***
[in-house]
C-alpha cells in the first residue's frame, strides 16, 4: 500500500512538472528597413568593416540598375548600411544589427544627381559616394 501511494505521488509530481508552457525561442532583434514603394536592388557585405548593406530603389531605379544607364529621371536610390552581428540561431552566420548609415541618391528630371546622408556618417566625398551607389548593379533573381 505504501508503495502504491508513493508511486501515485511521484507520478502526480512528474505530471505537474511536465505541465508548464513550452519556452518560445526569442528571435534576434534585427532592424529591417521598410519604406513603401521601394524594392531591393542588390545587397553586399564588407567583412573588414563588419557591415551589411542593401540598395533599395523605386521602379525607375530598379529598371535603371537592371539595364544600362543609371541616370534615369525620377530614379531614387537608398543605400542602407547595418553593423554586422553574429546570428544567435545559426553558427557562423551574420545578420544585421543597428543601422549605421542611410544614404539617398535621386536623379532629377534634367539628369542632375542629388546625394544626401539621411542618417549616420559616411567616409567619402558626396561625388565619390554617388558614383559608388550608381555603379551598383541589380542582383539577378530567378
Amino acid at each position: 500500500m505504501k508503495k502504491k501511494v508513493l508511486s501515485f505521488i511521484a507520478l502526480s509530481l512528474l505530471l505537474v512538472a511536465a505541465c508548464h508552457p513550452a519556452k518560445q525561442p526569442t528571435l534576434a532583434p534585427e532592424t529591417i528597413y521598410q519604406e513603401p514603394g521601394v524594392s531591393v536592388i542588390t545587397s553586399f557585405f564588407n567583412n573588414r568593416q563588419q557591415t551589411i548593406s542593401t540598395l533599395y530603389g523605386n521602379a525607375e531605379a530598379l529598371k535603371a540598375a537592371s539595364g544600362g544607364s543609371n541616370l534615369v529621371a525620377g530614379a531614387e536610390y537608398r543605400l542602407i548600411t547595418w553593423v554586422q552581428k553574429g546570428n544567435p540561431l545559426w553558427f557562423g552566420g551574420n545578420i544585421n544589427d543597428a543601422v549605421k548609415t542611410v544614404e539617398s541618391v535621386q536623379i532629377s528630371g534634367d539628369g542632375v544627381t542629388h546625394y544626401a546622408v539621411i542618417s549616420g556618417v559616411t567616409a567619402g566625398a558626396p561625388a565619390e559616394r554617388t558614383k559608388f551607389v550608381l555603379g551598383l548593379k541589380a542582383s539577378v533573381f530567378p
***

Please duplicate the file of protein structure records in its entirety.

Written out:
[in-house]
C-alpha cells in the first residue's frame, strides 16, 4: 500500500512538472528597413568593416540598375548600411544589427544627381559616394 501511494505521488509530481508552457525561442532583434514603394536592388557585405548593406530603389531605379544607364529621371536610390552581428540561431552566420548609415541618391528630371546622408556618417566625398551607389548593379533573381 505504501508503495502504491508513493508511486501515485511521484507520478502526480512528474505530471505537474511536465505541465508548464513550452519556452518560445526569442528571435534576434534585427532592424529591417521598410519604406513603401521601394524594392531591393542588390545587397553586399564588407567583412573588414563588419557591415551589411542593401540598395533599395523605386521602379525607375530598379529598371535603371537592371539595364544600362543609371541616370534615369525620377530614379531614387537608398543605400542602407547595418553593423554586422553574429546570428544567435545559426553558427557562423551574420545578420544585421543597428543601422549605421542611410544614404539617398535621386536623379532629377534634367539628369542632375542629388546625394544626401539621411542618417549616420559616411567616409567619402558626396561625388565619390554617388558614383559608388550608381555603379551598383541589380542582383539577378530567378
Amino acid at each position: 500500500m505504501k508503495k502504491k501511494v508513493l508511486s501515485f505521488i511521484a507520478l502526480s509530481l512528474l505530471l505537474v512538472a511536465a505541465c508548464h508552457p513550452a519556452k518560445q525561442p526569442t528571435l534576434a532583434p534585427e532592424t529591417i528597413y521598410q519604406e513603401p514603394g521601394v524594392s531591393v536592388i542588390t545587397s553586399f557585405f564588407n567583412n573588414r568593416q563588419q557591415t551589411i548593406s542593401t540598395l533599395y530603389g523605386n521602379a525607375e531605379a530598379l529598371k535603371a540598375a537592371s539595364g544600362g544607364s543609371n541616370l534615369v529621371a525620377g530614379a531614387e536610390y537608398r543605400l542602407i548600411t547595418w553593423v554586422q552581428k553574429g546570428n544567435p540561431l545559426w553558427f557562423g552566420g551574420n545578420i544585421n544589427d543597428a543601422v549605421k548609415t542611410v544614404e539617398s541618391v535621386q536623379i532629377s528630371g534634367d539628369g542632375v544627381t542629388h546625394y544626401a546622408v539621411i542618417s549616420g556618417v559616411t567616409a567619402g566625398a558626396p561625388a565619390e559616394r554617388t558614383k559608388f551607389v550608381l555603379g551598383l548593379k541589380a542582383s539577378v533573381f530567378p